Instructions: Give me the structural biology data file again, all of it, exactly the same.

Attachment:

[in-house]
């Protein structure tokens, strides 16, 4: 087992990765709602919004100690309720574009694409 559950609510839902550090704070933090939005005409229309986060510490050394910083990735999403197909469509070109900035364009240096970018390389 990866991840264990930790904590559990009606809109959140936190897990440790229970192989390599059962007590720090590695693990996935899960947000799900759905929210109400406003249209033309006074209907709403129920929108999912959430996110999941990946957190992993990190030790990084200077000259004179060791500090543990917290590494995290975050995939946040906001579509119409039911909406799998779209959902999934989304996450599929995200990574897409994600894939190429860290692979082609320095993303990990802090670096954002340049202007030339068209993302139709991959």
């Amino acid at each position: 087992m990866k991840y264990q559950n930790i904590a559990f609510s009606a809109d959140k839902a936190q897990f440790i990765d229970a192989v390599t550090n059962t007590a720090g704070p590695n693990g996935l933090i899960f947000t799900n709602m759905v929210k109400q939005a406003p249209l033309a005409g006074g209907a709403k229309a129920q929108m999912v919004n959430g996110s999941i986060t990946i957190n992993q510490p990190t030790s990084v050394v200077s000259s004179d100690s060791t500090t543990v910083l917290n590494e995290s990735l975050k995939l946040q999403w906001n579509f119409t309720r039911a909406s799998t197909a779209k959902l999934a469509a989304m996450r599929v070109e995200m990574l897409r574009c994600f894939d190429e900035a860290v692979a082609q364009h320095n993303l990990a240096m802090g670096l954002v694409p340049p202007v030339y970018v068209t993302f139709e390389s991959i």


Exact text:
[in-house]
């Protein structure tokens, strides 16, 4: 087992990765709602919004100690309720574009694409 559950609510839902550090704070933090939005005409229309986060510490050394910083990735999403197909469509070109900035364009240096970018390389 990866991840264990930790904590559990009606809109959140936190897990440790229970192989390599059962007590720090590695693990996935899960947000799900759905929210109400406003249209033309006074209907709403129920929108999912959430996110999941990946957190992993990190030790990084200077000259004179060791500090543990917290590494995290975050995939946040906001579509119409039911909406799998779209959902999934989304996450599929995200990574897409994600894939190429860290692979082609320095993303990990802090670096954002340049202007030339068209993302139709991959």
């Amino acid at each position: 087992m990866k991840y264990q559950n930790i904590a559990f609510s009606a809109d959140k839902a936190q897990f440790i990765d229970a192989v390599t550090n059962t007590a720090g704070p590695n693990g996935l933090i899960f947000t799900n709602m759905v929210k109400q939005a406003p249209l033309a005409g006074g209907a709403k229309a129920q929108m999912v919004n959430g996110s999941i986060t990946i957190n992993q510490p990190t030790s990084v050394v200077s000259s004179d100690s060791t500090t543990v910083l917290n590494e995290s990735l975050k995939l946040q999403w906001n579509f119409t309720r039911a909406s799998t197909a779209k959902l999934a469509a989304m996450r599929v070109e995200m990574l897409r574009c994600f894939d190429e900035a860290v692979a082609q364009h320095n993303l990990a240096m802090g670096l954002v694409p340049p202007v030339y970018v068209t993302f139709e390389s991959i």